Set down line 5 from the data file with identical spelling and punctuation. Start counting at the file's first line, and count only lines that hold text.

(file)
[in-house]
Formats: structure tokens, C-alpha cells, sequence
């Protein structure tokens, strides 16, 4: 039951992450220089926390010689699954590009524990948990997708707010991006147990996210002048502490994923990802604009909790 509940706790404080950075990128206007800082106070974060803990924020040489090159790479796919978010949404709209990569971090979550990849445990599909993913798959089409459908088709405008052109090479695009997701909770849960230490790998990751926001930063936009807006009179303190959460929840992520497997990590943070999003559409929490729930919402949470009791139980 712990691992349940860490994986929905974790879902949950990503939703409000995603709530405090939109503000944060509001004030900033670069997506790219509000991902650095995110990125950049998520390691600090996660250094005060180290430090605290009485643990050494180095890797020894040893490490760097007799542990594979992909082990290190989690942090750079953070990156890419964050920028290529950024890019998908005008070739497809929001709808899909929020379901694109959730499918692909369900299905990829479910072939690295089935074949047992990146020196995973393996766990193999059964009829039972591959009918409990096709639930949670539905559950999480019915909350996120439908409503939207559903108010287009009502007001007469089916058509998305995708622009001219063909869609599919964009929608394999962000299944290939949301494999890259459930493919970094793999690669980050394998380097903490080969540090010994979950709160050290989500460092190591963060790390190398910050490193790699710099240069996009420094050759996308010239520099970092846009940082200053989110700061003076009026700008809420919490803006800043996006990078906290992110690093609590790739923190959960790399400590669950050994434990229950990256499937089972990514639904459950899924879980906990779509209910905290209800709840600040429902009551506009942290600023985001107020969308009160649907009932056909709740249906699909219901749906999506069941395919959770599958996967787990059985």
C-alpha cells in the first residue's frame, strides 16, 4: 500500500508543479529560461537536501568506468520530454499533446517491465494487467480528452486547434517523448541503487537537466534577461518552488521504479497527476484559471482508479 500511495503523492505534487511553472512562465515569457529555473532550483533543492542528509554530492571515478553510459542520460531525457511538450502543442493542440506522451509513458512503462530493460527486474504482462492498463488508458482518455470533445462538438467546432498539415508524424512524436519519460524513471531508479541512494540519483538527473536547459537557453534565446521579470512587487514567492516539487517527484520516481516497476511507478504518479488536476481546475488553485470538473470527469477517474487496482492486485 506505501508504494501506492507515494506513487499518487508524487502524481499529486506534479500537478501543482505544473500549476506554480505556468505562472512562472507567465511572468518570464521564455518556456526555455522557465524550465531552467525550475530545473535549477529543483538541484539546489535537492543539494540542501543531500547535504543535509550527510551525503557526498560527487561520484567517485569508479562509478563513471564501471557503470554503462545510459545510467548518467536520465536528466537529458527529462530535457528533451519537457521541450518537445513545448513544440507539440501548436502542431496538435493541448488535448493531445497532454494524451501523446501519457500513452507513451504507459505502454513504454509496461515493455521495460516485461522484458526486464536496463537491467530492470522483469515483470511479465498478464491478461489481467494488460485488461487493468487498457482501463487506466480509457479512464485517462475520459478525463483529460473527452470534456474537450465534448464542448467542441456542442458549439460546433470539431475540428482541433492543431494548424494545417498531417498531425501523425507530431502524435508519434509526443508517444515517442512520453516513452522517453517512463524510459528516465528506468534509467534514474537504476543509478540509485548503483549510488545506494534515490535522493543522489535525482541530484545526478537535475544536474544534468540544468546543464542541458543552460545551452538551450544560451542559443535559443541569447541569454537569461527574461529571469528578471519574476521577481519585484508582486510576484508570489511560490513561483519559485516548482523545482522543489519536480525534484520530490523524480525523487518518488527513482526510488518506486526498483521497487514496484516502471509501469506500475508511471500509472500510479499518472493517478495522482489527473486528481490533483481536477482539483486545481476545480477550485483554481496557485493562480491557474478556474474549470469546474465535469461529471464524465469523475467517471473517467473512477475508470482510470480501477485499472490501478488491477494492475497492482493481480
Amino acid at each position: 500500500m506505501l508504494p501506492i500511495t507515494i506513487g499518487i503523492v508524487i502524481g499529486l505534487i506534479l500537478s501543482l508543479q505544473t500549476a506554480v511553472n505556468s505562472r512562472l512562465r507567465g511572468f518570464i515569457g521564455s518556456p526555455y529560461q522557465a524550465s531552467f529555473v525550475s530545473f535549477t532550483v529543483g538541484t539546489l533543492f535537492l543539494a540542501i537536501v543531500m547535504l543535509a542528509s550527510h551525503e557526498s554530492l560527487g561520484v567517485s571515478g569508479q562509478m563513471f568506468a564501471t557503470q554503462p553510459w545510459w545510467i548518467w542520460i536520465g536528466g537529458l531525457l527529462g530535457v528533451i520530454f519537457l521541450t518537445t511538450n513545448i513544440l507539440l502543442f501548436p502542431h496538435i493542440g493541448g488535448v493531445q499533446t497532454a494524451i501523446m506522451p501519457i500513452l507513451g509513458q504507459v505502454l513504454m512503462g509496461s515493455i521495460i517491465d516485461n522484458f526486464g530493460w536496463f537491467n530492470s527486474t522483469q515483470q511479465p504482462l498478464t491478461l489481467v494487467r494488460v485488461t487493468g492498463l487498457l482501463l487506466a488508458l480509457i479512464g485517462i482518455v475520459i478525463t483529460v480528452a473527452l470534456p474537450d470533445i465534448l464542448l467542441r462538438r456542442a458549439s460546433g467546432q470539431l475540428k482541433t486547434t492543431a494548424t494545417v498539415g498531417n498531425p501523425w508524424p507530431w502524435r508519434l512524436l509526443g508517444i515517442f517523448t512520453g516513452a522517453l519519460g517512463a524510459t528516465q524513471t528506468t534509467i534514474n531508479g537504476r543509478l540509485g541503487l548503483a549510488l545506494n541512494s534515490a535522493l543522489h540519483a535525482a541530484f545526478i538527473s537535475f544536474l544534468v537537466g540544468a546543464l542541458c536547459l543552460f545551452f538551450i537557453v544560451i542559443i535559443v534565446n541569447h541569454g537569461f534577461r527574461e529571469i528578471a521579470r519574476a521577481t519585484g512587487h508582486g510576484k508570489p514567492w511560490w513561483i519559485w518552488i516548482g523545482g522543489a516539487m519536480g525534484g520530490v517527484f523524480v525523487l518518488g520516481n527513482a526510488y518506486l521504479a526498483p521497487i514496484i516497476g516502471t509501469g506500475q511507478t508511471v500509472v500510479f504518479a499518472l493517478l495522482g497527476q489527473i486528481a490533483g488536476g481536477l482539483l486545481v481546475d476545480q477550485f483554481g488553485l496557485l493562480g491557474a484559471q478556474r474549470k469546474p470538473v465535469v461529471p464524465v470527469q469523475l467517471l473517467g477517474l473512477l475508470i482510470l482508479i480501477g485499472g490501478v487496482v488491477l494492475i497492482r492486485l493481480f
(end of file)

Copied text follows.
Amino acid at each position: 500500500m506505501l508504494p501506492i500511495t507515494i506513487g499518487i503523492v508524487i502524481g499529486l505534487i506534479l500537478s501543482l508543479q505544473t500549476a506554480v511553472n505556468s505562472r512562472l512562465r507567465g511572468f518570464i515569457g521564455s518556456p526555455y529560461q522557465a524550465s531552467f529555473v525550475s530545473f535549477t532550483v529543483g538541484t539546489l533543492f535537492l543539494a540542501i537536501v543531500m547535504l543535509a542528509s550527510h551525503e557526498s554530492l560527487g561520484v567517485s571515478g569508479q562509478m563513471f568506468a564501471t557503470q554503462p553510459w545510459w545510467i548518467w542520460i536520465g536528466g537529458l531525457l527529462g530535457v528533451i520530454f519537457l521541450t518537445t511538450n513545448i513544440l507539440l502543442f501548436p502542431h496538435i493542440g493541448g488535448v493531445q499533446t497532454a494524451i501523446m506522451p501519457i500513452l507513451g509513458q504507459v505502454l513504454m512503462g509496461s515493455i521495460i517491465d516485461n522484458f526486464g530493460w536496463f537491467n530492470s527486474t522483469q515483470q511479465p504482462l498478464t491478461l489481467v494487467r494488460v485488461t487493468g492498463l487498457l482501463l487506466a488508458l480509457i479512464g485517462i482518455v475520459i478525463t483529460v480528452a473527452l470534456p474537450d470533445i465534448l464542448l467542441r462538438r456542442a458549439s460546433g467546432q470539431l475540428k482541433t486547434t492543431a494548424t494545417v498539415g498531417n498531425p501523425w508524424p507530431w502524435r508519434l512524436l509526443g508517444i515517442f517523448t512520453g516513452a522517453l519519460g517512463a524510459t528516465q524513471t528506468t534509467i534514474n531508479g537504476r543509478l540509485g541503487l548503483a549510488l545506494n541512494s534515490a535522493l543522489h540519483a535525482a541530484f545526478i538527473s537535475f544536474l544534468v537537466g540544468a546543464l542541458c536547459l543552460f545551452f538551450i537557453v544560451i542559443i535559443v534565446n541569447h541569454g537569461f534577461r527574461e529571469i528578471a521579470r519574476a521577481t519585484g512587487h508582486g510576484k508570489p514567492w511560490w513561483i519559485w518552488i516548482g523545482g522543489a516539487m519536480g525534484g520530490v517527484f523524480v525523487l518518488g520516481n527513482a526510488y518506486l521504479a526498483p521497487i514496484i516497476g516502471t509501469g506500475q511507478t508511471v500509472v500510479f504518479a499518472l493517478l495522482g497527476q489527473i486528481a490533483g488536476g481536477l482539483l486545481v481546475d476545480q477550485f483554481g488553485l496557485l493562480g491557474a484559471q478556474r474549470k469546474p470538473v465535469v461529471p464524465v470527469q469523475l467517471l473517467g477517474l473512477l475508470i482510470l482508479i480501477g485499472g490501478v487496482v488491477l494492475i497492482r492486485l493481480f